The Americans in looking toward 1943 in the Pacific concentrated on projects to improve their position for action in subsequent years when more force would be available. As much Japanese shipping as possible was to be sunk by Allied submarines and planes, and steps would be taken to seize bases closer to Japan from which that country itself could be bombed, and also its shipping routes. The issue of a landing assault on the Japanese home islands was at this time left open, but the same operations which brought them within land-based airplane range would in any case be needed for such an assault.

Nothing could alter the campaign’s fundamentals: to defeat Japan, US forces must seize strongly defended Pacific air and naval bases. No application of superior technology and firepower could avert the need for American soldiers and Marines to expose their bodies to a skilful and stubborn foe. Even though it was plain that the Allies would win the war, Japan’s commitment remained unshaken.

Implementation of the plan for the central Pacific thrust would be enormously aided by the fact that the warships ordered under the Two-Ocean Navy Act of 1940 were coming out of the construction yards into the navy during 1943. In this regard, the hopes of the Americans and the apprehensions of the Japanese concerning that great program proved to be well founded.

It has been argued that the double thrust, which was designed partly by default to accommodate the army-navy rivalry of MacArthur and Nimitz, should have been replaced by one single thrust regardless of the problems posed by the personalities involved. However there was also much to be said for allocating the steadily growing American forces to two axes of advance, which would be able to assist each other. The advantage was seen when the Japanese, struggling already with shrinking resources, were unable to block one of the thrusts without taking troops from the other, leaving a gap for the Allied forces to push through.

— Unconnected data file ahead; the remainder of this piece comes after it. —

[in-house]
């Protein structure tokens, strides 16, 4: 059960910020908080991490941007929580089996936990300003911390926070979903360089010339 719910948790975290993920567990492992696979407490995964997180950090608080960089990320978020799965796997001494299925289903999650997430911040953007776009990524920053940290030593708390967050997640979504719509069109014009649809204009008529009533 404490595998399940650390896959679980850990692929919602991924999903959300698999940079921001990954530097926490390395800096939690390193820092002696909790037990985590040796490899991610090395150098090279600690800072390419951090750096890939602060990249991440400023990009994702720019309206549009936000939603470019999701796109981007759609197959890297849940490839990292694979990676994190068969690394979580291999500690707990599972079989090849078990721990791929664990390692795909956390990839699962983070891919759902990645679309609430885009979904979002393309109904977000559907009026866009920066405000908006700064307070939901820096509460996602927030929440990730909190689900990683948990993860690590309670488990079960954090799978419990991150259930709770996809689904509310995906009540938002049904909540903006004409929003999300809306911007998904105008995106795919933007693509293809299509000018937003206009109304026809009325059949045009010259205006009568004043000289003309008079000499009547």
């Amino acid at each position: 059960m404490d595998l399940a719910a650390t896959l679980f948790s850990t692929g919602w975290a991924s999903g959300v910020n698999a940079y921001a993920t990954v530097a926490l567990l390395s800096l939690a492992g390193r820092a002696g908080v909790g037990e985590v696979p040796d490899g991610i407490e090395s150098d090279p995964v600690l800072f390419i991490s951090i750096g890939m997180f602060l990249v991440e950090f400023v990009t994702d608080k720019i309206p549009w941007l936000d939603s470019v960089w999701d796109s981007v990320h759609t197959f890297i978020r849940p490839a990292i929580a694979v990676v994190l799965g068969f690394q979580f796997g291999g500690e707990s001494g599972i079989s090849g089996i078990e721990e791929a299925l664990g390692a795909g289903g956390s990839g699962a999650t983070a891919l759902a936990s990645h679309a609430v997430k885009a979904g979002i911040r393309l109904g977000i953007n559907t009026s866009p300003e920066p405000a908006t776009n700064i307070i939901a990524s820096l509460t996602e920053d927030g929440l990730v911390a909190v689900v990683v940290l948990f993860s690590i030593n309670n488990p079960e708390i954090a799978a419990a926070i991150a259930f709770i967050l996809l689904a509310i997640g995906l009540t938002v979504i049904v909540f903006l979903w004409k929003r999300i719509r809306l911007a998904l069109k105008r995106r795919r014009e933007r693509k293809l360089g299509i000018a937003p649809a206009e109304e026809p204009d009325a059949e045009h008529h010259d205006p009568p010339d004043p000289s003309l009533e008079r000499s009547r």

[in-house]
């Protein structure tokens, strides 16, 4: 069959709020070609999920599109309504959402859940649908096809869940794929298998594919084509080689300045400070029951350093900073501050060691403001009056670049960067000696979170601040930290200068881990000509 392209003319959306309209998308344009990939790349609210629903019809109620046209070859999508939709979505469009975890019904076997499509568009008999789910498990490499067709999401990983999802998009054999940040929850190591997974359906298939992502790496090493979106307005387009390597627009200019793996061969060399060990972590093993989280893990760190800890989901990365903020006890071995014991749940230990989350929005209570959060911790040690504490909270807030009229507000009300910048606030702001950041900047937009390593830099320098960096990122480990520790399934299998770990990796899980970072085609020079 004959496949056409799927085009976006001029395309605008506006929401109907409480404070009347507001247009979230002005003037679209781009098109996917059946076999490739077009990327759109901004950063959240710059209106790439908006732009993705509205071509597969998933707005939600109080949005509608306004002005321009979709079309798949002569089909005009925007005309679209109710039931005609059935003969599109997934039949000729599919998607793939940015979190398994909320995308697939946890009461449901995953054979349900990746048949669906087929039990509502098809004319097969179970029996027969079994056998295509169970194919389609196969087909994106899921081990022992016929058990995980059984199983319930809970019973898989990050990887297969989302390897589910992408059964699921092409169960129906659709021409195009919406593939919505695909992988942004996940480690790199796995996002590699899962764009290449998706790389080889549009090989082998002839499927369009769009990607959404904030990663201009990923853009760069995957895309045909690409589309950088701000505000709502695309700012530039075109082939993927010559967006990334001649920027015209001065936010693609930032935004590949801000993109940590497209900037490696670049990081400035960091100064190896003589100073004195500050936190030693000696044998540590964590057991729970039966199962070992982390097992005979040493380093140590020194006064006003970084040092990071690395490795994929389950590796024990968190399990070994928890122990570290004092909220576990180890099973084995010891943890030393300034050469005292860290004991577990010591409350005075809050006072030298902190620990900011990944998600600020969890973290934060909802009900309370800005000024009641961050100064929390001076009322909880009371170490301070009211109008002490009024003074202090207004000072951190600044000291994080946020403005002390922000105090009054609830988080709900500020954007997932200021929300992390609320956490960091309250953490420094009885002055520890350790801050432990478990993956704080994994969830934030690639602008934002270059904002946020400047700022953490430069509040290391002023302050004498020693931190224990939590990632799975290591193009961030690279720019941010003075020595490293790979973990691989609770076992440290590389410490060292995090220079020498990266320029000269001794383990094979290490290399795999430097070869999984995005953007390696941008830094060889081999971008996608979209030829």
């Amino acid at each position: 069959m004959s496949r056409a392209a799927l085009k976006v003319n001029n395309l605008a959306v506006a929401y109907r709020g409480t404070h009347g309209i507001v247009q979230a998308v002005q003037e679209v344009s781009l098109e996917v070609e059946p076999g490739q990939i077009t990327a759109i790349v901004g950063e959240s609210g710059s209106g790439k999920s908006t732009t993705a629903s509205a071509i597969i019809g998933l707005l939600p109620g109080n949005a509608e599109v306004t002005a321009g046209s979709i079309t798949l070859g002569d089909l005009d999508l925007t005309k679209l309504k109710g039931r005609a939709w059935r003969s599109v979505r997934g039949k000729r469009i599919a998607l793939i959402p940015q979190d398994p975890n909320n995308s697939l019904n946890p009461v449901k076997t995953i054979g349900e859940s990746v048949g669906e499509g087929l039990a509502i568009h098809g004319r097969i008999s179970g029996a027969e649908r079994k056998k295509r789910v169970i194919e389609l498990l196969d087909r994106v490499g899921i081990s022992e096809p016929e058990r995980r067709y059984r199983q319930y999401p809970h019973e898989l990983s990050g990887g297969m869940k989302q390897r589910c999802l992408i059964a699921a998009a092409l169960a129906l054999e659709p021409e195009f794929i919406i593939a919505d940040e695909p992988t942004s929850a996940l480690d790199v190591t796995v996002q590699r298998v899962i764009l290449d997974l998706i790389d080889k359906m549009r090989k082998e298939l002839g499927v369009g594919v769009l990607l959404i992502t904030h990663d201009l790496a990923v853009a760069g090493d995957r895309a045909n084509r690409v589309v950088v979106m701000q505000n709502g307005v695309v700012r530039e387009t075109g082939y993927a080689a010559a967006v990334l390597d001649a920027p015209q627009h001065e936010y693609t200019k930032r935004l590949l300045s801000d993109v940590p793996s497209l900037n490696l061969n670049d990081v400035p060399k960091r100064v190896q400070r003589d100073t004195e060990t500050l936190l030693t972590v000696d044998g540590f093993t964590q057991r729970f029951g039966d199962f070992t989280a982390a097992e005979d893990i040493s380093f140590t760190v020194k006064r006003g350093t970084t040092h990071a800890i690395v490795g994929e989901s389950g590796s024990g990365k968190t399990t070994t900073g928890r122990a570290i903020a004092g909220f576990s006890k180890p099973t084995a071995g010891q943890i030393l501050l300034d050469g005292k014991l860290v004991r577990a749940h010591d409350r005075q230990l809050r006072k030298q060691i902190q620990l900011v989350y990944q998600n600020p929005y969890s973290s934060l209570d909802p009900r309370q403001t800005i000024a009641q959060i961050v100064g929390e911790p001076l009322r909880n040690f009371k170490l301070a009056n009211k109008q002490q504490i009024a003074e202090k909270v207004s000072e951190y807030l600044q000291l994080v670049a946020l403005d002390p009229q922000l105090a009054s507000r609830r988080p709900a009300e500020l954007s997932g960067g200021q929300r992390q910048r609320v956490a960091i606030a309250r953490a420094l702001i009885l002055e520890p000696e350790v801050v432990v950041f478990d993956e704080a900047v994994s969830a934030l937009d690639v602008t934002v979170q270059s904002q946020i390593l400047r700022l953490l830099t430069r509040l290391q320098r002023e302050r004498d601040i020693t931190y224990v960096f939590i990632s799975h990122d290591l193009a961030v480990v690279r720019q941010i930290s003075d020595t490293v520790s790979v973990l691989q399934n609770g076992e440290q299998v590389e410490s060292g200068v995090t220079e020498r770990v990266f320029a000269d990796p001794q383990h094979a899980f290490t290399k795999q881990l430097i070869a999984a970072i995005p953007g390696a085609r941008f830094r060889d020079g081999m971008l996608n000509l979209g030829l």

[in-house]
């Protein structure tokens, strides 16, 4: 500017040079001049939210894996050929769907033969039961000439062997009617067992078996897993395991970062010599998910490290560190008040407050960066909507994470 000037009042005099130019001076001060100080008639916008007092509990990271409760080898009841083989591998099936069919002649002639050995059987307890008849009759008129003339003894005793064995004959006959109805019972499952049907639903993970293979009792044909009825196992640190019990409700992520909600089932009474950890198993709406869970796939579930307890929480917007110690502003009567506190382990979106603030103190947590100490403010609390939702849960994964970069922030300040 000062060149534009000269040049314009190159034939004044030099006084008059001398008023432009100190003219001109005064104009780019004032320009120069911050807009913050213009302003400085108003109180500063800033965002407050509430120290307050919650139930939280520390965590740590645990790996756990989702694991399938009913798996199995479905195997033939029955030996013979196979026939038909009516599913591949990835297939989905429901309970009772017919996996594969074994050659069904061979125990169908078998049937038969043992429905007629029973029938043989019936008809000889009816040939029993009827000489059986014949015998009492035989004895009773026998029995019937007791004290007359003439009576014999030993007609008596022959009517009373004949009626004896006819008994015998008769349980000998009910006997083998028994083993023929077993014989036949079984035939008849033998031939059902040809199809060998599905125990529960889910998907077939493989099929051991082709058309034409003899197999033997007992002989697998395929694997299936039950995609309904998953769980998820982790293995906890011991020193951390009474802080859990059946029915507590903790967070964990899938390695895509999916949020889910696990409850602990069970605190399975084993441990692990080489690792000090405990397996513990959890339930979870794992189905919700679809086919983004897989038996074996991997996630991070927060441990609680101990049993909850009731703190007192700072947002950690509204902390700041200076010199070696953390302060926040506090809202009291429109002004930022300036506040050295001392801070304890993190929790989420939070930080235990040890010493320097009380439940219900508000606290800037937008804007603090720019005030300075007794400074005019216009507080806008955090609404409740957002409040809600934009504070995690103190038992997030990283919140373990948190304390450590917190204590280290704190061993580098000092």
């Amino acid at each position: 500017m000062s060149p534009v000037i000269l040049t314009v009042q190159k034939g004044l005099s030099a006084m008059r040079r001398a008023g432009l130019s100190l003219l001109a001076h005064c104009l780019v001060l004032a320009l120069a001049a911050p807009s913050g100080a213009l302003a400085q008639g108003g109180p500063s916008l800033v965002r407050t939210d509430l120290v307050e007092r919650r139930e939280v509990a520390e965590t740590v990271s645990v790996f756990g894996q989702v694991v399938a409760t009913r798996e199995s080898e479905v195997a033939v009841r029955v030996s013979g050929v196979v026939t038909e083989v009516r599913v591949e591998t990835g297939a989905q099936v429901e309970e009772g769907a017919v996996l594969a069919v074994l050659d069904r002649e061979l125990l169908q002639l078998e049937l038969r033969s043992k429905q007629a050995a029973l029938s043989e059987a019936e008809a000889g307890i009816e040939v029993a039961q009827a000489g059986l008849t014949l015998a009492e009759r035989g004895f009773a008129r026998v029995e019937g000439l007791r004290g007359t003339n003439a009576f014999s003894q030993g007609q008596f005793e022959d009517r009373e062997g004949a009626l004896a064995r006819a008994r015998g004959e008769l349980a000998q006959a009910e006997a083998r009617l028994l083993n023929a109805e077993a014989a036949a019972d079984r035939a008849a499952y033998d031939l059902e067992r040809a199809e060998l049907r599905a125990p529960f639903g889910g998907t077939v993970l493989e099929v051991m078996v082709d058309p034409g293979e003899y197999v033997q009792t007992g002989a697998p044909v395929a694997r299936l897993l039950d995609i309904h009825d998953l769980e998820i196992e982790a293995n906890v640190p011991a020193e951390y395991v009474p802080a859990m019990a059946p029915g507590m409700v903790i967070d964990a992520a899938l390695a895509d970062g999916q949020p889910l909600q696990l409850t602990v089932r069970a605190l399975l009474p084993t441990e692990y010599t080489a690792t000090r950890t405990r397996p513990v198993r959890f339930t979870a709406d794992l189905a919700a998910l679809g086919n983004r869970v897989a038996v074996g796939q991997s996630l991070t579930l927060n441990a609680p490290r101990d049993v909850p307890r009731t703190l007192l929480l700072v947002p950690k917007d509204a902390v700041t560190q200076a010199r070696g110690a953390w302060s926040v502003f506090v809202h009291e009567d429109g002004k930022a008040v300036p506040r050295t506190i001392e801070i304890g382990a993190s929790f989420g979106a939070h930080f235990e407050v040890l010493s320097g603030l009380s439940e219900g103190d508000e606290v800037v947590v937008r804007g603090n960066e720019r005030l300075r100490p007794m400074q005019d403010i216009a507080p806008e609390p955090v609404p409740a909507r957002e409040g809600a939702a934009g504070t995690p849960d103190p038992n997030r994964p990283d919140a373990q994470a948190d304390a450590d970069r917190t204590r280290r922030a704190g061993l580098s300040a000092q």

The expansion of the US Navy made possible a growing Pacific buildup in the course of 1943. Four huge Essex-class fleet carriers and five light carriers provided the core of fast task forces which included battleships and cruisers for shore bombardment, destroyers for radar picket and anti-submarine escort duties. A vast fleet train of oilers and supply vessels enabled the fighting ships to sustain up to seventy days of continuous operations, far beyond the Royal Navy’s capabilities. There were also escort carriers to provide close support for the amphibious armadas, and hundreds of PT-boats for inshore work, together with repair and hospital vessels.

Though these ships were overwhelmingly manned by landsmen without previous seagoing experience, officers and crews displayed skills of navigation, gunnery and seamanship which entirely outclassed those of their enemies. The steep decline in the Japanese Combined Fleet’s operational performance, from high professionalism in December 1941 to faltering ineptitude a year or two later, was one of the strangest and most notable phenomena of the war.

Those Japanese pilots who got close enough to see an American task force below them were awed by its size, covering hundreds of square miles of ocean. The US Navy in the last two years of the war projected long-range power such as the world had never seen, and grew larger than all the other combatant navies put together. Substantial elements of this fleet were deployed in support of each of the island assault operations that dominated the latter phase of the eastern war.